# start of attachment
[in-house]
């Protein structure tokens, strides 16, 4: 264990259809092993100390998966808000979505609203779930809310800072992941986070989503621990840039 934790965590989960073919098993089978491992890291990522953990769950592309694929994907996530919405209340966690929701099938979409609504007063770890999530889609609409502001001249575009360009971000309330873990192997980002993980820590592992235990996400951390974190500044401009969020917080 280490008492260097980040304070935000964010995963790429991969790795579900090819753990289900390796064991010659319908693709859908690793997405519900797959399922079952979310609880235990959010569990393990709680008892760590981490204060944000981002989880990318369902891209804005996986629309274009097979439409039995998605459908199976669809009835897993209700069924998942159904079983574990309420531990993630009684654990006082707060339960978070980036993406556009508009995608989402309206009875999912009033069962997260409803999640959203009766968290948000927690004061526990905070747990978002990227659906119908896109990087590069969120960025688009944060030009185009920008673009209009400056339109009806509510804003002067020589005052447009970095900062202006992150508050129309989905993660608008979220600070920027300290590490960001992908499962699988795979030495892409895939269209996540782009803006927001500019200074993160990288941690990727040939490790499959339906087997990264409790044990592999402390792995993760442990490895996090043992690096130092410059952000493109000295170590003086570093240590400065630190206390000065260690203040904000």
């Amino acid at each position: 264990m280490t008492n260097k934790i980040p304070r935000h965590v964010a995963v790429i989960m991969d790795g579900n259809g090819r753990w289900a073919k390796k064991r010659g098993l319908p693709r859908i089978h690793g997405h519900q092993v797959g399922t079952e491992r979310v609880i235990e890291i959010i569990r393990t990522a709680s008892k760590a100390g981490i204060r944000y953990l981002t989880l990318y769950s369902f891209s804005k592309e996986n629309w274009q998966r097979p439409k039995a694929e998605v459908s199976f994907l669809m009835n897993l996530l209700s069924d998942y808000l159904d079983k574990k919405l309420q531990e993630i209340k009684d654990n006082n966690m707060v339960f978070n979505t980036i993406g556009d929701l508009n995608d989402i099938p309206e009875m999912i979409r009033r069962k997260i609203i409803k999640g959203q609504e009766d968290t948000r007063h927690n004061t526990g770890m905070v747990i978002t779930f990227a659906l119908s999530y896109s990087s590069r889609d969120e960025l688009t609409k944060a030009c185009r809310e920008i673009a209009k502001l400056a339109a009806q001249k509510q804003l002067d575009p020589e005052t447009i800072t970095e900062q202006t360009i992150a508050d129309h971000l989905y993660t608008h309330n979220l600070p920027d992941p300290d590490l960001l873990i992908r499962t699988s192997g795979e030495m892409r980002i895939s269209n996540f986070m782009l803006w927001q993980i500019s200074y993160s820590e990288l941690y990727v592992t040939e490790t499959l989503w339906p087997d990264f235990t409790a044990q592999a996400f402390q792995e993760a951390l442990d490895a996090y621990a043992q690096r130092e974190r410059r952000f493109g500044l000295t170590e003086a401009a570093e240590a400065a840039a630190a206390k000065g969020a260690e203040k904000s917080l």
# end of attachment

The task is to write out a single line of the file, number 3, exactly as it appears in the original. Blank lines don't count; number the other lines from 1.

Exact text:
């Amino acid at each position: 264990m280490t008492n260097k934790i980040p304070r935000h965590v964010a995963v790429i989960m991969d790795g579900n259809g090819r753990w289900a073919k390796k064991r010659g098993l319908p693709r859908i089978h690793g997405h519900q092993v797959g399922t079952e491992r979310v609880i235990e890291i959010i569990r393990t990522a709680s008892k760590a100390g981490i204060r944000y953990l981002t989880l990318y769950s369902f891209s804005k592309e996986n629309w274009q998966r097979p439409k039995a694929e998605v459908s199976f994907l669809m009835n897993l996530l209700s069924d998942y808000l159904d079983k574990k919405l309420q531990e993630i209340k009684d654990n006082n966690m707060v339960f978070n979505t980036i993406g556009d929701l508009n995608d989402i099938p309206e009875m999912i979409r009033r069962k997260i609203i409803k999640g959203q609504e009766d968290t948000r007063h927690n004061t526990g770890m905070v747990i978002t779930f990227a659906l119908s999530y896109s990087s590069r889609d969120e960025l688009t609409k944060a030009c185009r809310e920008i673009a209009k502001l400056a339109a009806q001249k509510q804003l002067d575009p020589e005052t447009i800072t970095e900062q202006t360009i992150a508050d129309h971000l989905y993660t608008h309330n979220l600070p920027d992941p300290d590490l960001l873990i992908r499962t699988s192997g795979e030495m892409r980002i895939s269209n996540f986070m782009l803006w927001q993980i500019s200074y993160s820590e990288l941690y990727v592992t040939e490790t499959l989503w339906p087997d990264f235990t409790a044990q592999a996400f402390q792995e993760a951390l442990d490895a996090y621990a043992q690096r130092e974190r410059r952000f493109g500044l000295t170590e003086a401009a570093e240590a400065a840039a630190a206390k000065g969020a260690e203040k904000s917080l």